Design an algorithms to find the index of the first occurrence of an element greater than that key


Question: Design an efficient algorithm that takes a sorted array and a key and finds the index of the first occurrence of an element greater than that key.

The question above is taken from Elements of Programming Interviews in Python, page $ 146$ . It is a variant question.

I think the question does not mention the output if the key given is the largest element in the given array.

I code using python.

def first_k_bigger(A,key):     i, j = 0, len(A) - 1     while i < j:         mid = (i+j)//2         if A[mid] <= key:             i = mid + 1              else:             j = mid     return i 

Idea: I use binary search to find such index. First, we find the midpoint of the array, set two pointers $ i$ and $ j$ to be beginning and ending of the array and compare the midpoint element with the key given.

If the midpoint is less than or equal to the key, then the key must be on the right side of midpoint. So, we set the pointer $ i$ to be midpoint index $ +1.$

Otherwise, if the midpoint is bigger than the key, then the key must be on the left side of midpoint. So, we set $ j$ to be midpoint index.

Does my code above cover all possibilities?

Why maximum-matching algorithm falls into the category of fill-reducing algorithms?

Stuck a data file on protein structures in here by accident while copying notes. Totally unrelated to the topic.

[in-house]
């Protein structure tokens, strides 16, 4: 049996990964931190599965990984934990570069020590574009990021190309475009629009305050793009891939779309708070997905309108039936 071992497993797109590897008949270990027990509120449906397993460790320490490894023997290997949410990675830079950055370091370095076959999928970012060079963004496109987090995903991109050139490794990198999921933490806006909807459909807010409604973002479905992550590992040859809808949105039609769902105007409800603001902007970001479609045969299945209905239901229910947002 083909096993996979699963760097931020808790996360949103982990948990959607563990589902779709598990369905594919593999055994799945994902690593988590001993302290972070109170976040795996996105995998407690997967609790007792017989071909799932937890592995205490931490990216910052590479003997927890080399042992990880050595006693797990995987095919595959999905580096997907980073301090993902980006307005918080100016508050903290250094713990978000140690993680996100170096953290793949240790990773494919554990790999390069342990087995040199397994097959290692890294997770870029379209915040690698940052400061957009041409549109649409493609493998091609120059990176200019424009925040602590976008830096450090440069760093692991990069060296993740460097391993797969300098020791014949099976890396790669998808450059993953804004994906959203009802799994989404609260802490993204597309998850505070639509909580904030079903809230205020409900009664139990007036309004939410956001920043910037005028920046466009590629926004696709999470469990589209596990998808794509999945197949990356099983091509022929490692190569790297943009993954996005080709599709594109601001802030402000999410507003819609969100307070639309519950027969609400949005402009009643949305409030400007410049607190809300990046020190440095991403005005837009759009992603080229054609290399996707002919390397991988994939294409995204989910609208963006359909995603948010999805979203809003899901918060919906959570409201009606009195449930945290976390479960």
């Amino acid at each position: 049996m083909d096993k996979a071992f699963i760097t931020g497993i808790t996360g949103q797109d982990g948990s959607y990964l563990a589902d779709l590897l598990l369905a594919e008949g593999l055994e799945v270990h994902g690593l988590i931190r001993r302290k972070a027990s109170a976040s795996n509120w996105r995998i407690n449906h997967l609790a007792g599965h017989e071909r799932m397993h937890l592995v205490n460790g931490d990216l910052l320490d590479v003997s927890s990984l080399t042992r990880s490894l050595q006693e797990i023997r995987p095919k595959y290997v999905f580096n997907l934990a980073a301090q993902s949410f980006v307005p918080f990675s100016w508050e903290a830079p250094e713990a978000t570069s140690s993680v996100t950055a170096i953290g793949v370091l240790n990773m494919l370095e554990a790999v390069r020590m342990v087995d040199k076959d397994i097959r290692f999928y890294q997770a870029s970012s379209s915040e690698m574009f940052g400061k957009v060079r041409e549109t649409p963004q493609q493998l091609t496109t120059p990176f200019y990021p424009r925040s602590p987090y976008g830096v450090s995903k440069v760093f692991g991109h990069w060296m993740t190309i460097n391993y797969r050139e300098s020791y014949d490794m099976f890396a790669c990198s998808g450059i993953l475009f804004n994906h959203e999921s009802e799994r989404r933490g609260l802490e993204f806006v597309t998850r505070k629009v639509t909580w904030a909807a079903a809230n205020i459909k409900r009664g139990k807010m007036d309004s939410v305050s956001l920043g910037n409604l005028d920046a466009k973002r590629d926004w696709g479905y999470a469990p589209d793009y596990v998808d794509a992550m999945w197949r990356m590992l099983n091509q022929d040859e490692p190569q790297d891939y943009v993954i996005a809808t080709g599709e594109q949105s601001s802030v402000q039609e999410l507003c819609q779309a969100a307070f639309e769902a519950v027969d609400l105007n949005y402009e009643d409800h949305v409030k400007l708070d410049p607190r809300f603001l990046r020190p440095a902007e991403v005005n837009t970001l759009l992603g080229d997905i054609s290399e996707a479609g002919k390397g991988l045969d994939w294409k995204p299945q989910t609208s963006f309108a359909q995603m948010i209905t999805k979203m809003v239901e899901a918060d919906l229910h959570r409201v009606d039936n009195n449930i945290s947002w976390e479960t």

My understanding is that “maximum matching” (or “maximum transversal”) are algorithms to pre-order matrix to increase the numerical stability. In Timothy Davis’ book Direct Methods for Sparse Linear Systems, 2006, however, this algorithm is put in Chapter 7 which is titled “Fill-reducing ordering”. In his more recent paper A survey of direct methods for sparse linear systems, 2016, maximum matching was also placed in section 8 which is titled “Fill-reducing orderings”.

So far, my had an impression that reordering algorithms can be categorized into 3 classes:

  • for numerical stability: maximum transversal, etc
  • for fill-reducing: AMD, etc
  • for work-reducing or parallelism-increasing: BTF, BBD, etc

I have problems in understanding putting above 3 classes into a single category called fill-reducing…

Approximation algorithms for indefinite quadratic form maximization with linear constraints